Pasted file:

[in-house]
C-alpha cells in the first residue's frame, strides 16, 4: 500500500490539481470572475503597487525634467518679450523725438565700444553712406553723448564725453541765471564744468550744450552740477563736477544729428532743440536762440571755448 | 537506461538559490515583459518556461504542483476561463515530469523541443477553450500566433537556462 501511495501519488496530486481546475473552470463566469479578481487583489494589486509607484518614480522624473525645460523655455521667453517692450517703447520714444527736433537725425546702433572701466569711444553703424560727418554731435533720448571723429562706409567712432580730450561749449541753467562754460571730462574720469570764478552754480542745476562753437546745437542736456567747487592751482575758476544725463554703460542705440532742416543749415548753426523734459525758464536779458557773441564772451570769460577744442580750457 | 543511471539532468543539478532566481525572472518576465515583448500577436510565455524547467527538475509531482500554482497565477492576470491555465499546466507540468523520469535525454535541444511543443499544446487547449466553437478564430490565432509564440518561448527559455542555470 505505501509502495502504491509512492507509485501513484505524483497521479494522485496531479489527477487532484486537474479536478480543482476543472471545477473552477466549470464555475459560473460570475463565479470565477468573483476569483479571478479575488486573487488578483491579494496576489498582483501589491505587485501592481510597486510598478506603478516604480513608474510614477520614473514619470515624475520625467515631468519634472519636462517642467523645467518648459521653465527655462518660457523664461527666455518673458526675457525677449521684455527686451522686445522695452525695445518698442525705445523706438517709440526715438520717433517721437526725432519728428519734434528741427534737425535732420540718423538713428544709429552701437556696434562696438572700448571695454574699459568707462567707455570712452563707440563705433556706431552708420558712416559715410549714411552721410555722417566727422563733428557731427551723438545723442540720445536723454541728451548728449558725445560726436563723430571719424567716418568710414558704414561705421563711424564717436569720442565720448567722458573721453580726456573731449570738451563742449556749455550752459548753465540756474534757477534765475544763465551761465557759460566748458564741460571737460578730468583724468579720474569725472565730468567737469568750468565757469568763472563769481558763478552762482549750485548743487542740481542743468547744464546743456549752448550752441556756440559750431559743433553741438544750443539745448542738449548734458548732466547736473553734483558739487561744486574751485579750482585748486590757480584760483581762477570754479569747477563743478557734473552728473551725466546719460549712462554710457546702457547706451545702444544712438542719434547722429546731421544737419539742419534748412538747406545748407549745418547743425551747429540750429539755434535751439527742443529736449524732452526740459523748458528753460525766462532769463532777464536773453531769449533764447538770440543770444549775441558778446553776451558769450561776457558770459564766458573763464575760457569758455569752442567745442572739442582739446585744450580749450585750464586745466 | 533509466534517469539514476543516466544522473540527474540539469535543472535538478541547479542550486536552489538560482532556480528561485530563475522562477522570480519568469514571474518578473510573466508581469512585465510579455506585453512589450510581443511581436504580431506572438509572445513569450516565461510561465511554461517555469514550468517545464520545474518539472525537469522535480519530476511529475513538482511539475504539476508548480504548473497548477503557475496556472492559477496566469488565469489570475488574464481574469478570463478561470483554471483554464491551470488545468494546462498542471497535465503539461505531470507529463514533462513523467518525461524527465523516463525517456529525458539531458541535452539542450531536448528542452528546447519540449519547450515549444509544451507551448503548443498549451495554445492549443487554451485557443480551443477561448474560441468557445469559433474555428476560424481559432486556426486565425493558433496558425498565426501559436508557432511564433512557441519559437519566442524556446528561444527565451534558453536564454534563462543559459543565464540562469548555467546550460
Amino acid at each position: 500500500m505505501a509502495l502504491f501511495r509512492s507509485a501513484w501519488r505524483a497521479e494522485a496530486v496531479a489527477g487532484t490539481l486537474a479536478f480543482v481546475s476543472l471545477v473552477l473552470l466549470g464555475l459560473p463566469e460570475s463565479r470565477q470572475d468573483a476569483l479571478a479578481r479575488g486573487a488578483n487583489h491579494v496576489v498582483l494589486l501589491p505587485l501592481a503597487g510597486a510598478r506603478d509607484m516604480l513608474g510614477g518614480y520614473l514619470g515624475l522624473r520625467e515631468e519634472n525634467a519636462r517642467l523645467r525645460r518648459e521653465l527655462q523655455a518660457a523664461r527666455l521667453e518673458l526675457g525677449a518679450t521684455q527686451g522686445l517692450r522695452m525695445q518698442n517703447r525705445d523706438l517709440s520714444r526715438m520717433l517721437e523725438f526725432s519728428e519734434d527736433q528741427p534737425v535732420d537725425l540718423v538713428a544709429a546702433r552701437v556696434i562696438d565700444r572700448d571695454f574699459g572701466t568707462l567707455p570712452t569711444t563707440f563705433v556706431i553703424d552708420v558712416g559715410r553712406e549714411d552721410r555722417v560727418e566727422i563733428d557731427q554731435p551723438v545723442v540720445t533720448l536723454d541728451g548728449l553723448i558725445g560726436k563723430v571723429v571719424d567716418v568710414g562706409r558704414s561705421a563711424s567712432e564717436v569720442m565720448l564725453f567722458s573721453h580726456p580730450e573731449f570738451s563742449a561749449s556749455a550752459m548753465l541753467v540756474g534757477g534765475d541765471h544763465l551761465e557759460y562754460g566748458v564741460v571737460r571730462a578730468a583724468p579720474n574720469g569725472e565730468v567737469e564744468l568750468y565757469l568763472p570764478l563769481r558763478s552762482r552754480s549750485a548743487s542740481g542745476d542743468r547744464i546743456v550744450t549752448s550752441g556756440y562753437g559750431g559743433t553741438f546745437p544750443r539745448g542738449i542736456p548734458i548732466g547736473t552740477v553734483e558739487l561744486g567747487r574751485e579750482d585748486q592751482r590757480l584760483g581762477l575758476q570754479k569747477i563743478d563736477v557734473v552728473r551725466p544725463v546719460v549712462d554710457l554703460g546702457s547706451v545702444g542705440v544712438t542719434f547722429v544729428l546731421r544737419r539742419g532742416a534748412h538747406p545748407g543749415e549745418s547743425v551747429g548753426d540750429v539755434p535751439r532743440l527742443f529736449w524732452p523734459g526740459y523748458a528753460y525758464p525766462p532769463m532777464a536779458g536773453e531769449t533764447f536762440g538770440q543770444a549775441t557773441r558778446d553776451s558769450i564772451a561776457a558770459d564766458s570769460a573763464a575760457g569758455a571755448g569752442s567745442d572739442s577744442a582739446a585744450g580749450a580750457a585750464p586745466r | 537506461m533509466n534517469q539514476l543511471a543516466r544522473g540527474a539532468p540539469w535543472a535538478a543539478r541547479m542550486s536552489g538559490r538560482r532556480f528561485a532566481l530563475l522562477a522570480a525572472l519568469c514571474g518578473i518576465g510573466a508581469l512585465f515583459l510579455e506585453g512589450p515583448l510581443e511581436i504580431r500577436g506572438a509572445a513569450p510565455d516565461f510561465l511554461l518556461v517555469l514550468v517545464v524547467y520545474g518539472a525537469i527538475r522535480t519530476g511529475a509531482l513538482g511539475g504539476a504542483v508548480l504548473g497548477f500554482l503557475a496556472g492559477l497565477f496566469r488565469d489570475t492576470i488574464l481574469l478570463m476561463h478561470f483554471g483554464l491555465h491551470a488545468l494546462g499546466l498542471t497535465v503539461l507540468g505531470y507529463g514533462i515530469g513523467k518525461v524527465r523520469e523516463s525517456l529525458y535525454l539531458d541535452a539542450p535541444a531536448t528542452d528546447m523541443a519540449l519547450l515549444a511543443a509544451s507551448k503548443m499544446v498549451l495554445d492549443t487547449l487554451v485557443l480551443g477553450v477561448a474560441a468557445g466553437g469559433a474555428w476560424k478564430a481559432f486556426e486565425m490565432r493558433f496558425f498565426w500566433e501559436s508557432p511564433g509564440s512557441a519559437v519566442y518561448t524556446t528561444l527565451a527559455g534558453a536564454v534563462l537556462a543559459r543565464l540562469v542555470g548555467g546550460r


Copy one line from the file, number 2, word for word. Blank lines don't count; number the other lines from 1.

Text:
C-alpha cells in the first residue's frame, strides 16, 4: 500500500490539481470572475503597487525634467518679450523725438565700444553712406553723448564725453541765471564744468550744450552740477563736477544729428532743440536762440571755448 | 537506461538559490515583459518556461504542483476561463515530469523541443477553450500566433537556462 501511495501519488496530486481546475473552470463566469479578481487583489494589486509607484518614480522624473525645460523655455521667453517692450517703447520714444527736433537725425546702433572701466569711444553703424560727418554731435533720448571723429562706409567712432580730450561749449541753467562754460571730462574720469570764478552754480542745476562753437546745437542736456567747487592751482575758476544725463554703460542705440532742416543749415548753426523734459525758464536779458557773441564772451570769460577744442580750457 | 543511471539532468543539478532566481525572472518576465515583448500577436510565455524547467527538475509531482500554482497565477492576470491555465499546466507540468523520469535525454535541444511543443499544446487547449466553437478564430490565432509564440518561448527559455542555470 505505501509502495502504491509512492507509485501513484505524483497521479494522485496531479489527477487532484486537474479536478480543482476543472471545477473552477466549470464555475459560473460570475463565479470565477468573483476569483479571478479575488486573487488578483491579494496576489498582483501589491505587485501592481510597486510598478506603478516604480513608474510614477520614473514619470515624475520625467515631468519634472519636462517642467523645467518648459521653465527655462518660457523664461527666455518673458526675457525677449521684455527686451522686445522695452525695445518698442525705445523706438517709440526715438520717433517721437526725432519728428519734434528741427534737425535732420540718423538713428544709429552701437556696434562696438572700448571695454574699459568707462567707455570712452563707440563705433556706431552708420558712416559715410549714411552721410555722417566727422563733428557731427551723438545723442540720445536723454541728451548728449558725445560726436563723430571719424567716418568710414558704414561705421563711424564717436569720442565720448567722458573721453580726456573731449570738451563742449556749455550752459548753465540756474534757477534765475544763465551761465557759460566748458564741460571737460578730468583724468579720474569725472565730468567737469568750468565757469568763472563769481558763478552762482549750485548743487542740481542743468547744464546743456549752448550752441556756440559750431559743433553741438544750443539745448542738449548734458548732466547736473553734483558739487561744486574751485579750482585748486590757480584760483581762477570754479569747477563743478557734473552728473551725466546719460549712462554710457546702457547706451545702444544712438542719434547722429546731421544737419539742419534748412538747406545748407549745418547743425551747429540750429539755434535751439527742443529736449524732452526740459523748458528753460525766462532769463532777464536773453531769449533764447538770440543770444549775441558778446553776451558769450561776457558770459564766458573763464575760457569758455569752442567745442572739442582739446585744450580749450585750464586745466 | 533509466534517469539514476543516466544522473540527474540539469535543472535538478541547479542550486536552489538560482532556480528561485530563475522562477522570480519568469514571474518578473510573466508581469512585465510579455506585453512589450510581443511581436504580431506572438509572445513569450516565461510561465511554461517555469514550468517545464520545474518539472525537469522535480519530476511529475513538482511539475504539476508548480504548473497548477503557475496556472492559477496566469488565469489570475488574464481574469478570463478561470483554471483554464491551470488545468494546462498542471497535465503539461505531470507529463514533462513523467518525461524527465523516463525517456529525458539531458541535452539542450531536448528542452528546447519540449519547450515549444509544451507551448503548443498549451495554445492549443487554451485557443480551443477561448474560441468557445469559433474555428476560424481559432486556426486565425493558433496558425498565426501559436508557432511564433512557441519559437519566442524556446528561444527565451534558453536564454534563462543559459543565464540562469548555467546550460